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Nairobi 72 Acre Century-old estate up for grabs: How it started.

A cabal of politicians, businessmen and wheeler-dealers were jostling to take control of a prime land in the heartland of the Nairobi Central Business District.

East Africa residents join networks on housing rights.

In 1998 the World Bank forced the government of Kenya to do Structural Adjustments Program (SAP) for its states cooperation Kenya Railways Cooperation(KRC) was one of the cooperation to undergo exercise, the railways management terminated their services based on Central Joint Council agreement (C.J.C) which heighten their work termination under regulation of wages and conditions of employment ACT CAP 229.The entire excise was marred with outright impunity, mega- corruption and professional thuggery. This process led to collapse of KRC and thus the issues of settling the workers dues whom were pensioners, retrenched, retired and retained workers arose, several court cases have been instituted to challenge this with no success since the process was marred by political interference of highest order. In May 2006 the government of Kenya established Kenya Railways Staff Retirement Benefits Scheme (KRSBRS) on a trust deed to cater for about 12,000 retires, retrenches and pensioners, some of the work force was deployed to Rift Valley Railways currently facing bankruptcy.
On 7th-September 2006 through gazette notice Legal Notice No 169, KRC transferred the estate to the Kenya Railways Staff Retirement Benefits Scheme (KRSBRS) along with other multimillion estates belonging to KRC to offset the accrued millions of depts owed to pensioners, retirees, and rentrenchees.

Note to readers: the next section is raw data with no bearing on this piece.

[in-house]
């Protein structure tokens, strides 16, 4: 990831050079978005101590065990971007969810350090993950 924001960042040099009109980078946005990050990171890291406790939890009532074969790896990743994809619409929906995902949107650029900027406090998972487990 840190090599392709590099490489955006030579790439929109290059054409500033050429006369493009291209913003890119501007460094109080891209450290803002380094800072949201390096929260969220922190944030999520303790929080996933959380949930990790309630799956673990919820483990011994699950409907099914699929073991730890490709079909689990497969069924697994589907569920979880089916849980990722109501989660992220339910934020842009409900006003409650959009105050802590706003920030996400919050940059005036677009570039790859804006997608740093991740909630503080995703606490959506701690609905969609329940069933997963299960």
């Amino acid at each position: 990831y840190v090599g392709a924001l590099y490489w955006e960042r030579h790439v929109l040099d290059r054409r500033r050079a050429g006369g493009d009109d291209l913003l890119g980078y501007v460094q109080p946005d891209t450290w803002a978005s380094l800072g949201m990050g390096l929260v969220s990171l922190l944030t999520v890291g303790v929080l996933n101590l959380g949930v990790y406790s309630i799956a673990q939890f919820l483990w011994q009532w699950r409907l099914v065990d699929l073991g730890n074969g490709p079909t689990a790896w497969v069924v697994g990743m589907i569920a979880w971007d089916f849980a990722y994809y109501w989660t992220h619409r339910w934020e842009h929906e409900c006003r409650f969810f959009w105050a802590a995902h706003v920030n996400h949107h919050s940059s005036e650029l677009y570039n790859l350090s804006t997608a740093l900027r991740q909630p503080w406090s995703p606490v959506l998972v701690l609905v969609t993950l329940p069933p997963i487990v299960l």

In what was fast shaping up as a contest of the mighty, scheming in high gear for ownership of Muthurwa Estate land that is up for grabs. The 72-acre prime parcel of land was up for sale with a plan to demolish the old, dirty and dilapidated houses and replace them with ultra-modern housing units, shopping malls, office blocks and parking silos.The project was anticipated to cost Ksh 3 Billion (US$34,090,909)
A cabal of politicians, businessmen and wheeler-dealers was jostling to take control of a prime land in the heartland of the Nairobi Central Business District.
"The houses in Muthurwa Estate have been condemned because they are an eyesore. We want to sell the land to raise money for the pension scheme," Mathews Tuikong, the Chief Executive of the Kenya Railways Retirement Benefits Scheme (KRSRBS) told Financial Journal.
Tuikong says the idea is to develop a complex akin to the Westlands Shopping Centre to serve the people of Eastlands.
The KRSRBS, which was established in 2006 after the concessioning of the Rift Valley Railways (RVR) as a pension scheme for former Kenya Railways Corporation (KRC) employees, owns the piece of land along Landhies Road.
Traveling along Landhies Road, just past Machakos Country Bus, all the way to City Stadium Roundabout, one notices that most of the trees that have been the trademark of the estate are fast disappearing.
The Financial Journal has established that a business lady with connections in City Hall bought all the trees at Sh5,000 per tree. Noticeably, her employees are already on the ground cutting timber from the trees.
Though Tuikong admitted the lady paid for all the trees to KRSRBS, he could not explain why there was no competitive bidding before selling off the trees.
But even as wheeler-dealers plot on how to own a piece of the century-old estate, residents have vowed to block the planned demolition.
"We are going to resist the demolition by all means," said Patrick Kamotho, the spokesman of the residents during a meeting held at the estate a fortnight ago.
During the meeting, the residents presented the former chairman of the Constitution of Kenya Review Commission Yash Pal Ghai, with a petition to help them stop the evictions.
The residents have also obtained a temporary court order halting the demolition on the basis that they were not given sufficient vacate notice.
They also want the court to issue a permanent injunction stopping KRSRBS from evicting them and a declaration that they are entitled to reside in the premises under the Tenancy Agreement Act.
Tuikong, however, says the scheme is determined to push through the sale of the land to raise money to pay about 9,000 pensioners their dues.
Book value